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Insulin Resistance in Severely Obese Patients

This study has been completed.
Information provided by:
National Institute of Diabetes and Digestive and Kidney Diseases (NIDDK) Identifier:
First received: January 10, 2006
Last updated: March 17, 2010
Last verified: March 2010
This study aims to understand the biological processes that link obesity to diseases including insulin resistance and diabetes. Our approach involves studying the health of patient undergoing weight loss either via weight reduction surgery or by medically supervised liquid formula diets. Patients must be enrolled in a weight treatment program at Emory Bariatrics, Emory University, Atlanta GA, to be eligible for this study. This study does not cover the cost of treatment at Emory Bariatrics. The hypothesis is that decreases in adipose-tissue derived factors during weight loss will be related to improvement in insulin function.

Obesity Insulin Resistance Diabetes

Study Type: Observational
Study Design: Time Perspective: Prospective
Official Title: Insulin Resistance in Severely Obese Patients

Further study details as provided by National Institute of Diabetes and Digestive and Kidney Diseases (NIDDK):

Estimated Enrollment: 48
Study Start Date: September 2004
Detailed Description:
Severe obesity affects 4.7% of the U.S. population. A significant number of these individuals suffer from impaired glucose tolerance and type II diabetes due to insulin resistance (IR). Although it is generally accepted that the accumulation of intraabdominal (IA) fat increases the risk of developing IR, the mechanisms responsible for this phenomenon are not yet understood. In addition, the role of subcutaneous (SC) fat towards the etiology of IR - protective, inert or detrimental - is still under debate. This is because SC adipose tissue releases adipocytokines (IL-6, leptin, TNF- ) that have been demonstrated to impair insulin action. In individuals who are severely obese, hyperinsulinemia may induce an exaggerated production of adipocytokines from IA compared to SC fat stores. Our specific aims are: (1) to determine relative contribution of abdominal SC fat versus IA fat to systemic levels of IL-6, leptin and TNF- in lean and in severely obese individuals; (2) to determine the effects of systemic adipocytokine concentrations on whole body as well as tissue sensitivity to insulin. Hypothesis: (a) In the context of severe obesity, IA fat produces increased quantities of IL-6, leptin and TNF- compared to SC fat; (b) In severely obese patients undergoing weight loss, whole body and tissue IR can be predicted by changes in systemic adipocytokines. Methods: Adipose tissue content of IL-6, leptin and TNF- will be determined by ELISA in biopsies obtained from IA and SC fat stores in lean and severely obese patients. Computer tomography-determined areas of IA and SC fat will be related to changes in systemic adipocytokines at baseline and 6-mo following weight loss therapy. Changes in systemic IL-6, leptin and TNF- will be assessed from measurements made at baseline and following 6-mo weight loss. For this time period we will also determine changes in whole body (via IVGTT) and tissue sensitivity to insulin (via glucose uptake into muscle and fat). Relationships between systemic adipocytokines and IR will be assessed using uni- and multivariate correlation analysis. These novel studies will determine whether hypersecretion of adipocytokines by IA versus SC adipose tissue induces IR in patients with severe obesity.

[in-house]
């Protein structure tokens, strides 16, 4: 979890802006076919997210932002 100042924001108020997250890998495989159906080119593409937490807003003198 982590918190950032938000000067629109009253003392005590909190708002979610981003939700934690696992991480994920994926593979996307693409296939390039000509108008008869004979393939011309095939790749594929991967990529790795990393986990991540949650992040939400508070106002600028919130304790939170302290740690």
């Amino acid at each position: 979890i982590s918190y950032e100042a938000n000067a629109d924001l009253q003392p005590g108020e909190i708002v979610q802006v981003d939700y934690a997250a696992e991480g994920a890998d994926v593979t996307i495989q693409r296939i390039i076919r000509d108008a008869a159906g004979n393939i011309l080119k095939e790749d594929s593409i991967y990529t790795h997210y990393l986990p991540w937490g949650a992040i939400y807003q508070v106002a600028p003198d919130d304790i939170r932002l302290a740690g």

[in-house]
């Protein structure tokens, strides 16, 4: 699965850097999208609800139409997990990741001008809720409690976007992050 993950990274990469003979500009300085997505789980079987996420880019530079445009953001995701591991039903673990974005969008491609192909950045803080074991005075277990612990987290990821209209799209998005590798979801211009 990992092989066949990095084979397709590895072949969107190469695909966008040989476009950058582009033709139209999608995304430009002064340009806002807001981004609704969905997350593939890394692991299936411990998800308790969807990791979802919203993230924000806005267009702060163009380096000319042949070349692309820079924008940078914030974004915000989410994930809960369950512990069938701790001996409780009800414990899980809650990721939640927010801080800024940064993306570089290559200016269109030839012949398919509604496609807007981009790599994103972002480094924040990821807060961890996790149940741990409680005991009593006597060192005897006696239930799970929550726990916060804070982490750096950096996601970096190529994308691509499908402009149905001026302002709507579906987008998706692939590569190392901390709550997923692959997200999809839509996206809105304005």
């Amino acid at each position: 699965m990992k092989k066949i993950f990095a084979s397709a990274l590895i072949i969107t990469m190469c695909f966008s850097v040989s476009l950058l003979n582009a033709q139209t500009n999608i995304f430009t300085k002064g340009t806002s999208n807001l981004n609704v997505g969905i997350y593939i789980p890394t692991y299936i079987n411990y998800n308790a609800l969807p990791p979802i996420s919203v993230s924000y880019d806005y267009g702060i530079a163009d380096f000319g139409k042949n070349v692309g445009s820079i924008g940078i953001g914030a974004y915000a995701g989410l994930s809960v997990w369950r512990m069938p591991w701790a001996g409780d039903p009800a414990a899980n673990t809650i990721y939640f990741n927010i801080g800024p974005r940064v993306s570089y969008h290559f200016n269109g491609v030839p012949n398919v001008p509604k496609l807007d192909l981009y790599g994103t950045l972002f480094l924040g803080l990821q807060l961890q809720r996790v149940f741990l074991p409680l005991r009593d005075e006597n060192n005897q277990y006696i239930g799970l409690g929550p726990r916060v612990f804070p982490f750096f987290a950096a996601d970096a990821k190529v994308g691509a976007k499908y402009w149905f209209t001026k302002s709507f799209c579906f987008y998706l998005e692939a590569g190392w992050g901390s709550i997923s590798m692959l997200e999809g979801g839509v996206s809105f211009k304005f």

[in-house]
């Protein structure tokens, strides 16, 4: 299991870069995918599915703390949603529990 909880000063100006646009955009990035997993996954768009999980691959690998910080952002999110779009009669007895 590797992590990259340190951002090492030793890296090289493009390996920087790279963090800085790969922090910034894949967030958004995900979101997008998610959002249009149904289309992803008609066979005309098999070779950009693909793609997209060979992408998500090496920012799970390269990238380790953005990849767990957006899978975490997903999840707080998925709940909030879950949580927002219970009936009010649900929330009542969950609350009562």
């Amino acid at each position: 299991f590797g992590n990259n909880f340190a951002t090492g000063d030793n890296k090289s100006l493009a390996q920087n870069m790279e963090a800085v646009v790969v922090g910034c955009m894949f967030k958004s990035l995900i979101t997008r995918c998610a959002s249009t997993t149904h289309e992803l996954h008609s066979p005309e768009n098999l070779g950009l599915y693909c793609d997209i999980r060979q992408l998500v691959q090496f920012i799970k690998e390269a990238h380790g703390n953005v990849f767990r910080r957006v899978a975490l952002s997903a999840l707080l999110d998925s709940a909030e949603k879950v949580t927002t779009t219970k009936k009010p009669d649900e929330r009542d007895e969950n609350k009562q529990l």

Ages Eligible for Study:   18 Years to 65 Years   (Adult)
Sexes Eligible for Study:   Female
Accepts Healthy Volunteers:   No

Inclusion Criteria:

Enrolled in weight treatment program at Emory Bariatrics

Exclusion Criteria:

Male Smoker

  Contacts and Locations
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Please refer to this study by its identifier: NCT00275223

United States, Georgia
Emory University Hospital
Atlanta, Georgia, United States, 30322
Sponsors and Collaborators
National Institute of Diabetes and Digestive and Kidney Diseases (NIDDK)
Principal Investigator: Nana Gletsu, Ph.D. Emory University
  More Information

Publications: Identifier: NCT00275223     History of Changes
Other Study ID Numbers: R03 DK67167 (completed)
Study First Received: January 10, 2006
Last Updated: March 17, 2010

Keywords provided by National Institute of Diabetes and Digestive and Kidney Diseases (NIDDK):
adipose tissue

Additional relevant MeSH terms:
Insulin Resistance
Glucose Metabolism Disorders
Metabolic Diseases processed this record on June 23, 2017